There are several theories as to how wolves became domestic. One suggests that humans domesticated young wolf pups before they could associate with their mother, thus allowing them to bond with humans first. However, that theory is not as widely supported as one that implies a “survival of the friendliest” type of natural selection.
Evidence of this transition can be seen in how the dog’s physical features diverged from that of the wolf over time. Floppy ears and distinct, colorful coats, are indicators of what scientists describe as self-domestication. Humans did not have a role in domesticating dogs, despite what outdated theories and pop culture lead you to believe.
While wolves are predominantly not friendly toward humans, a variation on a molecular level is likely to have caused some wolves to be less aggressive. These wolves are the ones that would gradually become the dogs we know today.
Dogs Becoming Pets
The fact that dogs vary so much from breed to breed is something that can’t be said about most animals that are directly linked to their domestication tens of thousands of years ago. The wide variety of locations and climates that dogs became domestic in led them to develop physically in so many different ways. Long coats, short legs, and big ears are all results of the environment that early domestic dogs lived in.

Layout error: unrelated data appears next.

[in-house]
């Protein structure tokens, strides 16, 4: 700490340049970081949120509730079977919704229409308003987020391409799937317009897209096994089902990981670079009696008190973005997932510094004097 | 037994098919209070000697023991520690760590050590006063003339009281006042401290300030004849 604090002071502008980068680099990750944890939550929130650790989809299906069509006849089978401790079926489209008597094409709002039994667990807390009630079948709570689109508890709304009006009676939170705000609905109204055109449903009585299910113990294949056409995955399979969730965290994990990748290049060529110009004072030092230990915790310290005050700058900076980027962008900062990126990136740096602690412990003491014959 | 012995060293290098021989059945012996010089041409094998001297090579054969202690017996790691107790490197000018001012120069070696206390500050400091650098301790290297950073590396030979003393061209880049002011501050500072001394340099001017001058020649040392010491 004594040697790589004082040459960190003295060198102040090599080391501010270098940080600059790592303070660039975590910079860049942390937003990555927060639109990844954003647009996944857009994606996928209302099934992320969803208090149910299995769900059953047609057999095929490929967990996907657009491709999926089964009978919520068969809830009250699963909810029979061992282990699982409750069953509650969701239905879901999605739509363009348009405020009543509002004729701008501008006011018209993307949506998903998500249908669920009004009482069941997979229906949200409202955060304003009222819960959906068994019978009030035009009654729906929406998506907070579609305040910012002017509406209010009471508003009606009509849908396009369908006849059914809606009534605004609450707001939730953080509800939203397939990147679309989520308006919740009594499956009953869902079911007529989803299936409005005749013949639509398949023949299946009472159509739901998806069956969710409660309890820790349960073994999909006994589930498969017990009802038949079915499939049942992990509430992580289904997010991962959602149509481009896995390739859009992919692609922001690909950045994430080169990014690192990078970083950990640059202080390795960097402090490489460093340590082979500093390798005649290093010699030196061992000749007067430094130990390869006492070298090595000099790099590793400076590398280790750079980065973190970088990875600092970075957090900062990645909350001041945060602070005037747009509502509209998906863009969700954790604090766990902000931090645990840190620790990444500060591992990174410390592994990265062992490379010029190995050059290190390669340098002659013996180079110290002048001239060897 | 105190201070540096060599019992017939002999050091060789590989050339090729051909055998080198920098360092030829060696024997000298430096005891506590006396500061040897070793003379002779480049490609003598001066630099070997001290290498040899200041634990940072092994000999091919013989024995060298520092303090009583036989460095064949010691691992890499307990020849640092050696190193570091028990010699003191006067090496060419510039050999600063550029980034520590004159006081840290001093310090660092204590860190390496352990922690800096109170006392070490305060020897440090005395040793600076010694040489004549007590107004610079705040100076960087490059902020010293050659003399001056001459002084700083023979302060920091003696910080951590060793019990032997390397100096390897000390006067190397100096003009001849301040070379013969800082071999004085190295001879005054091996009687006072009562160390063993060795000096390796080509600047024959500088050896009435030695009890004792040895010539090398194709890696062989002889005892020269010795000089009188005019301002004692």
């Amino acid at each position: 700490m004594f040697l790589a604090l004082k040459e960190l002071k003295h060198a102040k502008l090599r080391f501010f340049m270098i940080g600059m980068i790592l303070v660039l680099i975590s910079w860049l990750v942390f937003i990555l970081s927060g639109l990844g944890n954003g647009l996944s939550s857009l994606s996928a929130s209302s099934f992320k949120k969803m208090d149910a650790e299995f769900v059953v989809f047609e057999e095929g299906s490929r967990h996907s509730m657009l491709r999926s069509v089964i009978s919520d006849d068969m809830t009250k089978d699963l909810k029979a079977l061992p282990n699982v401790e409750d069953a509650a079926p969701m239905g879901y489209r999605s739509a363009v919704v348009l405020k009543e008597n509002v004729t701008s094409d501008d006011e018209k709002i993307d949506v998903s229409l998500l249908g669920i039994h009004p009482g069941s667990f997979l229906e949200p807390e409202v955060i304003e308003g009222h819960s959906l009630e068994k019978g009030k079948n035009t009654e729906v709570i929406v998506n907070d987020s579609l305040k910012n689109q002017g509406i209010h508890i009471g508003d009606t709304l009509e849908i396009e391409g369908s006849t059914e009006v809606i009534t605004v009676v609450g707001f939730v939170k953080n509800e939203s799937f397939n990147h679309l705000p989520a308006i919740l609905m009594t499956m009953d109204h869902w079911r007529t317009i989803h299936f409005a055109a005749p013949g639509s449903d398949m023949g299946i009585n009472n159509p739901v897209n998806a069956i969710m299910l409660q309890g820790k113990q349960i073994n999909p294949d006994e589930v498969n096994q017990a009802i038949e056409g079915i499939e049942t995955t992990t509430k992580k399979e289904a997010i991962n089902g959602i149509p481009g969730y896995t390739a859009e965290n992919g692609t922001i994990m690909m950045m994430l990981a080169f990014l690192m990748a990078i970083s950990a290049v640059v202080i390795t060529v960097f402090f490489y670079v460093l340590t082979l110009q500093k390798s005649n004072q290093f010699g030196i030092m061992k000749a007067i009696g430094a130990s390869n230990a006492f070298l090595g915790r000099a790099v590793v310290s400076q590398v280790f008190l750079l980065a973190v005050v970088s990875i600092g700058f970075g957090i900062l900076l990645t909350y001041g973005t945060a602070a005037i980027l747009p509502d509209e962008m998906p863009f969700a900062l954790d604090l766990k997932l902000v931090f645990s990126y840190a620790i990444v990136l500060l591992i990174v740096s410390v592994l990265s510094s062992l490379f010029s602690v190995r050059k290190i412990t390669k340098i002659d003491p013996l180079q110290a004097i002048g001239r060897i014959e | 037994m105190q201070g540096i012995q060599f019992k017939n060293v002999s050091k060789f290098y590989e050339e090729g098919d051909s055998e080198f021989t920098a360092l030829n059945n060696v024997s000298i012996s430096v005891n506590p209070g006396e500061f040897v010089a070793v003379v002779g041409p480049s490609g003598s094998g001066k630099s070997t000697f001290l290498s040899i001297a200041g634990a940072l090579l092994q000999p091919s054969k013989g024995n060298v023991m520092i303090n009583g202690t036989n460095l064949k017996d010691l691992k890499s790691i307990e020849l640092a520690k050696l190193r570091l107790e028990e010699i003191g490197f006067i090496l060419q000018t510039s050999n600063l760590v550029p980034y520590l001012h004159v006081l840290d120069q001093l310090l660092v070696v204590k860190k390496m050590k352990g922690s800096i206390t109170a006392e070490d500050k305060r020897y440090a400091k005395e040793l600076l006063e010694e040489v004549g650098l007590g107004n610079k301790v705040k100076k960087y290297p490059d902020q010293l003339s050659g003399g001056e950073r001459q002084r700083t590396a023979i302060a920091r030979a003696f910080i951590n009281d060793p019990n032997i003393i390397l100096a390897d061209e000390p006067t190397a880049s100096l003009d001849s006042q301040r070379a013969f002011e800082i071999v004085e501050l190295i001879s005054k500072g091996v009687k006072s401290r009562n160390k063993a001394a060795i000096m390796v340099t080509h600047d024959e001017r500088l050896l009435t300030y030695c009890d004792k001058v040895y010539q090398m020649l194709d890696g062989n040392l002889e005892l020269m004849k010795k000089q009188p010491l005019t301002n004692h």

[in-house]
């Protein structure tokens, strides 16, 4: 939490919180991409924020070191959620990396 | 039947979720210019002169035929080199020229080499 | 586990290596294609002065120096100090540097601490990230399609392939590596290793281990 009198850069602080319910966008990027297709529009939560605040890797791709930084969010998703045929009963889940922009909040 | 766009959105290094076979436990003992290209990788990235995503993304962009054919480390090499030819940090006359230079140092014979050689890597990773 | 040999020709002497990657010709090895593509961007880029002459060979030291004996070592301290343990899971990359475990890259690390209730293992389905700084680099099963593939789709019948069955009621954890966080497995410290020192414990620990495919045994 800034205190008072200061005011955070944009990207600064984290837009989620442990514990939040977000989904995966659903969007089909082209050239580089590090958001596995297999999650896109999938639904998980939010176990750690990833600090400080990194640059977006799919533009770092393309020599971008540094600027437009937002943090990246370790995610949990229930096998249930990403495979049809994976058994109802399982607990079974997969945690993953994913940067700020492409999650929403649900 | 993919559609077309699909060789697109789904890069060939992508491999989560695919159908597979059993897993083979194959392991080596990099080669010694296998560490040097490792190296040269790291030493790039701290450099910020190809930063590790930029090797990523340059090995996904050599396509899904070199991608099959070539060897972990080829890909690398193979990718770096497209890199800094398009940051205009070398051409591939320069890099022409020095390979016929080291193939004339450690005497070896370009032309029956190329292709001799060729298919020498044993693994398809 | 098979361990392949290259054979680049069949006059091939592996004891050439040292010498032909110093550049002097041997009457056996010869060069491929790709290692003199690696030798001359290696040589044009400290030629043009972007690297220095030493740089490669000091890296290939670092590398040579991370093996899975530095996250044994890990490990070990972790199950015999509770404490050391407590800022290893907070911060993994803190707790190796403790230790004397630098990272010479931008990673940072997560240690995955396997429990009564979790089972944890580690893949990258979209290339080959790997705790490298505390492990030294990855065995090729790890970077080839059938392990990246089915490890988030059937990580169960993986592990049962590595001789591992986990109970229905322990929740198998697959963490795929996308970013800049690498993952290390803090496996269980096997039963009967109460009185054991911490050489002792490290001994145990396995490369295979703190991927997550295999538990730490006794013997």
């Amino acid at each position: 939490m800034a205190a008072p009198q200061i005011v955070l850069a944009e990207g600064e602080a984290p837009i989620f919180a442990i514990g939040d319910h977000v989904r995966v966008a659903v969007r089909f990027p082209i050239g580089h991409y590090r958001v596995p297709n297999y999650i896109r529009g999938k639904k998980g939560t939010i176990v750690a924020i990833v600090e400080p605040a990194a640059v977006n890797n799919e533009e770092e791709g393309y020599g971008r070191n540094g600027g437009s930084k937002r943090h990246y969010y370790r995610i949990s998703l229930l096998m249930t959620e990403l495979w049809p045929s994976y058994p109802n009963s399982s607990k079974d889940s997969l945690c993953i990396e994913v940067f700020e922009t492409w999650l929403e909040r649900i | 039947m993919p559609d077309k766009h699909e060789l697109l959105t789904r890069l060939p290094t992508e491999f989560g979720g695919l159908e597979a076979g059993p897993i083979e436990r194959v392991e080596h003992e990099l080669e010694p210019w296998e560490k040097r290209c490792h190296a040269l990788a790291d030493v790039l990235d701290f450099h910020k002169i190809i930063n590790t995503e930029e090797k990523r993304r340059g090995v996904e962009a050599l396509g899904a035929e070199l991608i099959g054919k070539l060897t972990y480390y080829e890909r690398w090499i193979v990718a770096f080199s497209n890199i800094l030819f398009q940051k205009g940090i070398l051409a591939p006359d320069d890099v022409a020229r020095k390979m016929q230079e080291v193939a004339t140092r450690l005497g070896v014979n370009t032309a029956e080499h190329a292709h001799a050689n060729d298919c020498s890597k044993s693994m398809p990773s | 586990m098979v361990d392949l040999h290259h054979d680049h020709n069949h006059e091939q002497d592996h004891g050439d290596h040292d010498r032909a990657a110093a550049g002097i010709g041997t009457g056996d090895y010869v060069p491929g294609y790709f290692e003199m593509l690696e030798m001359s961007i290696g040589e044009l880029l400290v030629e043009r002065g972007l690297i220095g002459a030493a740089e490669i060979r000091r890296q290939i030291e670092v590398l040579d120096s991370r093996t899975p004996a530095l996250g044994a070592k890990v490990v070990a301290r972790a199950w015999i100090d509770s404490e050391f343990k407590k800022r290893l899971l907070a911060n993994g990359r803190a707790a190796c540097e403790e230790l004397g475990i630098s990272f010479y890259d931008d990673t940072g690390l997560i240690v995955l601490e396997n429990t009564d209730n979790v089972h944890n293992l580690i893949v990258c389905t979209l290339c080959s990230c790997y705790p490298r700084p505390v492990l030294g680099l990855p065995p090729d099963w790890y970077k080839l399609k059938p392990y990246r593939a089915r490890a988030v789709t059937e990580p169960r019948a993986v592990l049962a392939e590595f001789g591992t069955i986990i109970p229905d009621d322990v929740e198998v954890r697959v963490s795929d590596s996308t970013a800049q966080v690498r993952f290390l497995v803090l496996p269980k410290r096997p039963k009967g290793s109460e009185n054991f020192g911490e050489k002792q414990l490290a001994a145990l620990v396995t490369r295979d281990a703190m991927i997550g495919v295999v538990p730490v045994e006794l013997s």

Another fascinating aspect of dogs’ domestication is how they evolved behaviorally. Being so closely bonded to humans caused them to be, in many ways, in sync with human expressions and emotions.
In fact, it is believed that dogs and humans advanced simultaneously on both a physical and behavioral level, which may have had an impact on the strong bond between the two. For instance, studies suggest that both humans and dogs underwent similar genetic changes in terms of digestion and metabolism.
Additionally, scientists discovered a correlation between the development of several brain processes in both humans and dogs. For example, similarities were found in the genes that affect the processing of serotonin. Interestingly, this could explain why dogs can be helped with antidepressants, particularly selective serotonin-reuptake inhibitors (SSRIs).
Studies have observed just how strong and unique a dog/human bond is when observing the chemical makeup of a dog's brain when reacting to the loving gaze of a human. They secrete the same hormone that a human mother and child would in a similar situation. Dogs are proven to show trust toward humans, something that is very rare between species.
In another study where wolves and dogs were tasked with solving a problem, wolves would use trial and error, but dogs would almost immediately seek help from the humans conducting the study. Placing wolves and dogs in similar situations helps us better understand how dogs evolved to become human companions.
While the evolution and domestication of dogs is still heavily debated, nothing changes the fact that the bond between dogs and their human companions is unlike any other. If you’re searching for your newest furry friend, browse dogs for sale on Lancaster Puppies today!